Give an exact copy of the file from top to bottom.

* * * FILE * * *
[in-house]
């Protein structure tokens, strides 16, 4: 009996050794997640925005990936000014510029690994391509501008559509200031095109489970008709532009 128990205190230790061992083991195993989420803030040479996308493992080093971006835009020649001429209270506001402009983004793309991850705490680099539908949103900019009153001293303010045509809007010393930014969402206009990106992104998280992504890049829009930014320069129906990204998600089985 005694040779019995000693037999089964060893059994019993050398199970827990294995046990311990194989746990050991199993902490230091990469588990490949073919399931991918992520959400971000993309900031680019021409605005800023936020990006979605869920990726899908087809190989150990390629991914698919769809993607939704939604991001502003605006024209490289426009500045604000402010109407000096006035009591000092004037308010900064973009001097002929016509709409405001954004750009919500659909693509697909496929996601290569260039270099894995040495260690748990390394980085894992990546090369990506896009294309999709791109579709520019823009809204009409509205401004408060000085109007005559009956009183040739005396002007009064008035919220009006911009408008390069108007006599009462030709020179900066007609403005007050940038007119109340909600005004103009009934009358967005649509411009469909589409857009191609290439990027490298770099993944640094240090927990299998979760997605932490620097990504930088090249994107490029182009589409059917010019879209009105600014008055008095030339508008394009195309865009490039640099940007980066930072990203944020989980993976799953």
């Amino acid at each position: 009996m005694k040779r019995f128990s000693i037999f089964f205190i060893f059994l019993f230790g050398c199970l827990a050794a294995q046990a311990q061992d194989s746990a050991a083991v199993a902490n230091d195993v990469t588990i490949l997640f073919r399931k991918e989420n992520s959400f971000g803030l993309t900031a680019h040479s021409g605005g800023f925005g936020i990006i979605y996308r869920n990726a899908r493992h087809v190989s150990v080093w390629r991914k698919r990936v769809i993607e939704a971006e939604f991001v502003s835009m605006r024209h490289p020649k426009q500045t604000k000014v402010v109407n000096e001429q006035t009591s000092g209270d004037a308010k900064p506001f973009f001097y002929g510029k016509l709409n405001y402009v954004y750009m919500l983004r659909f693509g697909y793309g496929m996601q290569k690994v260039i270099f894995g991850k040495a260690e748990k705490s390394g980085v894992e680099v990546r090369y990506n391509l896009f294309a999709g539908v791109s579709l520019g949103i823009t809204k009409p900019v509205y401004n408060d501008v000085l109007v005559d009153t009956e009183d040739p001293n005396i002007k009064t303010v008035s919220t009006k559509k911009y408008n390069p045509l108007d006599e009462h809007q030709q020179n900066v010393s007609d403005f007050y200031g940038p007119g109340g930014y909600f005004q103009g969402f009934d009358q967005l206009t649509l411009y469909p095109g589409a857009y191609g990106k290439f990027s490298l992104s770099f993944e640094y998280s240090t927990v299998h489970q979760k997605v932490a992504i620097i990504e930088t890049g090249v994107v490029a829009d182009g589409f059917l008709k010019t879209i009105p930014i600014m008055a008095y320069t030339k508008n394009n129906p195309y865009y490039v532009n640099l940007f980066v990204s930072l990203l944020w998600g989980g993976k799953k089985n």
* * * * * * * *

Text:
[in-house]
């Protein structure tokens, strides 16, 4: 009996050794997640925005990936000014510029690994391509501008559509200031095109489970008709532009 128990205190230790061992083991195993989420803030040479996308493992080093971006835009020649001429209270506001402009983004793309991850705490680099539908949103900019009153001293303010045509809007010393930014969402206009990106992104998280992504890049829009930014320069129906990204998600089985 005694040779019995000693037999089964060893059994019993050398199970827990294995046990311990194989746990050991199993902490230091990469588990490949073919399931991918992520959400971000993309900031680019021409605005800023936020990006979605869920990726899908087809190989150990390629991914698919769809993607939704939604991001502003605006024209490289426009500045604000402010109407000096006035009591000092004037308010900064973009001097002929016509709409405001954004750009919500659909693509697909496929996601290569260039270099894995040495260690748990390394980085894992990546090369990506896009294309999709791109579709520019823009809204009409509205401004408060000085109007005559009956009183040739005396002007009064008035919220009006911009408008390069108007006599009462030709020179900066007609403005007050940038007119109340909600005004103009009934009358967005649509411009469909589409857009191609290439990027490298770099993944640094240090927990299998979760997605932490620097990504930088090249994107490029182009589409059917010019879209009105600014008055008095030339508008394009195309865009490039640099940007980066930072990203944020989980993976799953």
């Amino acid at each position: 009996m005694k040779r019995f128990s000693i037999f089964f205190i060893f059994l019993f230790g050398c199970l827990a050794a294995q046990a311990q061992d194989s746990a050991a083991v199993a902490n230091d195993v990469t588990i490949l997640f073919r399931k991918e989420n992520s959400f971000g803030l993309t900031a680019h040479s021409g605005g800023f925005g936020i990006i979605y996308r869920n990726a899908r493992h087809v190989s150990v080093w390629r991914k698919r990936v769809i993607e939704a971006e939604f991001v502003s835009m605006r024209h490289p020649k426009q500045t604000k000014v402010v109407n000096e001429q006035t009591s000092g209270d004037a308010k900064p506001f973009f001097y002929g510029k016509l709409n405001y402009v954004y750009m919500l983004r659909f693509g697909y793309g496929m996601q290569k690994v260039i270099f894995g991850k040495a260690e748990k705490s390394g980085v894992e680099v990546r090369y990506n391509l896009f294309a999709g539908v791109s579709l520019g949103i823009t809204k009409p900019v509205y401004n408060d501008v000085l109007v005559d009153t009956e009183d040739p001293n005396i002007k009064t303010v008035s919220t009006k559509k911009y408008n390069p045509l108007d006599e009462h809007q030709q020179n900066v010393s007609d403005f007050y200031g940038p007119g109340g930014y909600f005004q103009g969402f009934d009358q967005l206009t649509l411009y469909p095109g589409a857009y191609g990106k290439f990027s490298l992104s770099f993944e640094y998280s240090t927990v299998h489970q979760k997605v932490a992504i620097i990504e930088t890049g090249v994107v490029a829009d182009g589409f059917l008709k010019t879209i009105p930014i600014m008055a008095y320069t030339k508008n394009n129906p195309y865009y490039v532009n640099l940007f980066v990204s930072l990203l944020w998600g989980g993976k799953k089985n």